- The underlying theme of Hansberry’s play, A Raisin in the Sun, is in the question posed by Langston Hughes' poem "Montage of a Dream Deferred," when he asks, "What happens to a dream deferred?" and then goes on to list the various things that might happen to a person if his dreams are put "on hold," emphasising that whatever happens to a postponed dream is ultimately never good. Even the Bible concerns itself with this problem; in Proverbs 13:12: “Hope deferred makes the heart sick, but a longing fulfilled is a tree of life.” It can be clearly seen what happens to Walter as his dream continues to be postponed by too many circumstances that are beyond his control.... [tags: confrontation, freedom, african americans]
1346 words (3.8 pages)
- Struggles within the Younger family in the play A Raisin in the Sun A Raisin In The Sun Rolling in the Dust “Oh- so now it’s life. Money is life. Once upon a time freedom used to be life- now it’s money. I guess the world really do change…” (74). This quote reveals the economic struggles within the Younger family in the play A Raisin in the Sun. Throughout the play, Mama’s views are at odds with Walter’s views. For Walter, who feels enslaved in his job and life, money is the truest freedom. To him, money seems to be the answer to everything.... [tags: English Literature]
1183 words (3.4 pages)
- Difficulities in the Play A Raisin in the Sun by Lorraine Hansberry In the four years between 1861 and 1865 this country was in civil war over the rights and freedom of blacks in America. When all was said and done, the blacks won their freedom and gained several rights that would make their lives better. Nearly one hundred years later, in 1959, Lorraine Hansberry wrote her great play, A Raisin in the Sun. It described the everyday life of a black family in the Southside of Chicago sometime after World War II.... [tags: Civil War Plays Lorraine Hansberry Essays]
1384 words (4 pages)
- Conflicts in an American Family in play A Raisin in the Sun by Lorraine Hansberry The play “A Raisin in the Sun” illustrates three main conflicts in the younger family life; they are internal, social, and interpersonal. The conflicts in the story give insight as to who the characters are and what they really want out of life. Conflict is one of the underlying themes in the play, which was written by Lorraine Hansberry, it helps to tell the story and explain the situation that the Younger family is in.... [tags: Papers]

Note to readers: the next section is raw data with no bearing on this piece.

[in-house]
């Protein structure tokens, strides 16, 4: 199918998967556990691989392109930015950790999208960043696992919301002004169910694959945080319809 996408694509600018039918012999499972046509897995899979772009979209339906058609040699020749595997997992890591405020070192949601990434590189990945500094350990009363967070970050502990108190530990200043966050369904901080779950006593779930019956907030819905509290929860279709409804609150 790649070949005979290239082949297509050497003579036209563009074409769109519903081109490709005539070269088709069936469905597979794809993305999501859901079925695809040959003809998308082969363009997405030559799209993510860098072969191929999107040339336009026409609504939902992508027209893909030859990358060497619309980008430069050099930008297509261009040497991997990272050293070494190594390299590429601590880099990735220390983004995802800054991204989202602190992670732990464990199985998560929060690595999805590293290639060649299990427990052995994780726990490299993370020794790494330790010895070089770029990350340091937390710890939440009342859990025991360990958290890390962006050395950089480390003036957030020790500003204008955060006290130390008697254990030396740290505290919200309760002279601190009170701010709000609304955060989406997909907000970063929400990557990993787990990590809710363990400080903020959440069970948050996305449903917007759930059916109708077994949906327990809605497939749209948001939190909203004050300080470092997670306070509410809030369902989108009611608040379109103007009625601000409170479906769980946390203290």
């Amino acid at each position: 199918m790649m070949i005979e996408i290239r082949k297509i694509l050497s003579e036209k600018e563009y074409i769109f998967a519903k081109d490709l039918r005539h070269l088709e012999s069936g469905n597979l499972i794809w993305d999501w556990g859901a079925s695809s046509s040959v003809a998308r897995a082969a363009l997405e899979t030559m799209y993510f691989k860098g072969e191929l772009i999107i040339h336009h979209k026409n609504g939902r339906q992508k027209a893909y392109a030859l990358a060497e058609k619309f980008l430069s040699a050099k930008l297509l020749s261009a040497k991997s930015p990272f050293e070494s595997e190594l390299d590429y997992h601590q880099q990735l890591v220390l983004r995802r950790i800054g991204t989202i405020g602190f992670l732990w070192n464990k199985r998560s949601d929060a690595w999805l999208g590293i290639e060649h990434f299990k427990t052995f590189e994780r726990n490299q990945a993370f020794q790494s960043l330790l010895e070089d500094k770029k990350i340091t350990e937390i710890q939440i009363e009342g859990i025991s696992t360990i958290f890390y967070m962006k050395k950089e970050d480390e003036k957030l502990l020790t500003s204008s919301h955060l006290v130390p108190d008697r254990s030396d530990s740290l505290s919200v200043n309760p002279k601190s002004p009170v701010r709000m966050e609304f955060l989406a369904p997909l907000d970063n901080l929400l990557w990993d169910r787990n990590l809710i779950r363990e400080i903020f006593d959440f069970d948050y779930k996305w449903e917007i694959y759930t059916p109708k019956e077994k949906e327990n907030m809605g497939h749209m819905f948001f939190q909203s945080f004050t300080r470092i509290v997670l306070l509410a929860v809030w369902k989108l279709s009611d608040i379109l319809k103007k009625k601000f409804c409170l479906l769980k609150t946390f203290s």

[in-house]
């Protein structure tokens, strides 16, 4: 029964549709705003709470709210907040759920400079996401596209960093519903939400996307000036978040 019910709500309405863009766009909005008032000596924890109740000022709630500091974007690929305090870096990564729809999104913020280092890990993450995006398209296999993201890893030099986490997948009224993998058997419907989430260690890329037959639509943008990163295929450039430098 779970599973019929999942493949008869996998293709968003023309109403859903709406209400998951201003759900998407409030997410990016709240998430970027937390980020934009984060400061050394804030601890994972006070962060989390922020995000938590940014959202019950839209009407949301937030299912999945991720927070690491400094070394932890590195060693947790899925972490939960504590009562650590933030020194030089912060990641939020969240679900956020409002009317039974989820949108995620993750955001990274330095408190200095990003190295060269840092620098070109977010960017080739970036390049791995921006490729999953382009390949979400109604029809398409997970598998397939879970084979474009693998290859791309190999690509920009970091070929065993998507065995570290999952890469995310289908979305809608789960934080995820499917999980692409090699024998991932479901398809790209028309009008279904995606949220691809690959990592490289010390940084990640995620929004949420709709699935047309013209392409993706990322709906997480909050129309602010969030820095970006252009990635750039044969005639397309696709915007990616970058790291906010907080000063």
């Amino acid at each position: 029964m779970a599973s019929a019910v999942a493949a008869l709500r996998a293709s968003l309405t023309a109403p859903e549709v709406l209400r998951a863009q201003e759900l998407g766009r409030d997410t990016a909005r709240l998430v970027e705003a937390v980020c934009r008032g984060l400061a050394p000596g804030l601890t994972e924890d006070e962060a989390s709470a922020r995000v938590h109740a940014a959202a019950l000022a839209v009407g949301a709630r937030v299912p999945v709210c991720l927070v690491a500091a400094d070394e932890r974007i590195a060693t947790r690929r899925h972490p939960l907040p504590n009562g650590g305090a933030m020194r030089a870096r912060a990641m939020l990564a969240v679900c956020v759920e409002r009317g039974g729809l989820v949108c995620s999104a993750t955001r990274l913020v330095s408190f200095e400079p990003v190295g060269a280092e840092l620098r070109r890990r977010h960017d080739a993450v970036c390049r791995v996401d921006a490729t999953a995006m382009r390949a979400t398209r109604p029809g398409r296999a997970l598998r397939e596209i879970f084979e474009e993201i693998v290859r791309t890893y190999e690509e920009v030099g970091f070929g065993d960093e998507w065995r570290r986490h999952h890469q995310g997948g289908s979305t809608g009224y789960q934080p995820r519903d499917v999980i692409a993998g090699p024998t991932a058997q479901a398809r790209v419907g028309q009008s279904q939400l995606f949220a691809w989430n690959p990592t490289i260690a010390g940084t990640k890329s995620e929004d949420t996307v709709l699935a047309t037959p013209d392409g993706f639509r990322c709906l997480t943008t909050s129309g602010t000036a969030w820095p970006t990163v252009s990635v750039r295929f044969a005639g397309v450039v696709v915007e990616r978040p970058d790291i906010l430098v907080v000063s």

845 words (2.4 pages)
- In the play A Raisin in the Sun by Lorraine Hansberry, one of the main characters Beneatha Younger tries to find herself and figure out exactly who she is. She is a twenty year old black woman who attends college in the South Side of Chicago. One of her closest friends, Joseph Asagai, is from Nigeria and he really has Beneatha’s best interests in mind. Nigerian culture is very significant in the play because Asagai tries to teach Nigerian culture to Beneatha, in order for her to discover who she wanted to be.... [tags: Character Development, PLay Analysis]
1107 words (3.2 pages)
- How would this play end differently if the characters stopped thinking of themselves and thought of the other family members. Would Beneatha not seem so self-centered. Would Walter realize there is more to being a man than what others thought of him. When you think of the dreams each character has in the play “A Raisin in the Sun” you can sympathize with each one. Each person’s dream is important to them and they stand behind their reasoning for it. But, is it possible for all their dreams to come true or does it have to just one person that has their dreams fulfilled.... [tags: Family, Meaning of life, The Play]
1696 words (4.8 pages)
- “A Raisin in the Sun” by Lorraine Hansberry is a play about an African-American family, who faces discrimination and financial struggles, but still remains united throughout their journey in buying a new home. Just like the Youngers, people create lifelong goals and dreams, in which they want to accomplish. When they do not fulfill their dreams, it simply becomes “a raisin in the sun” because just like a raisin loses its juice when kept outside for too long, a dream loses its significance as well.... [tags: Play, African American Family, Discrimination]
1335 words (3.8 pages)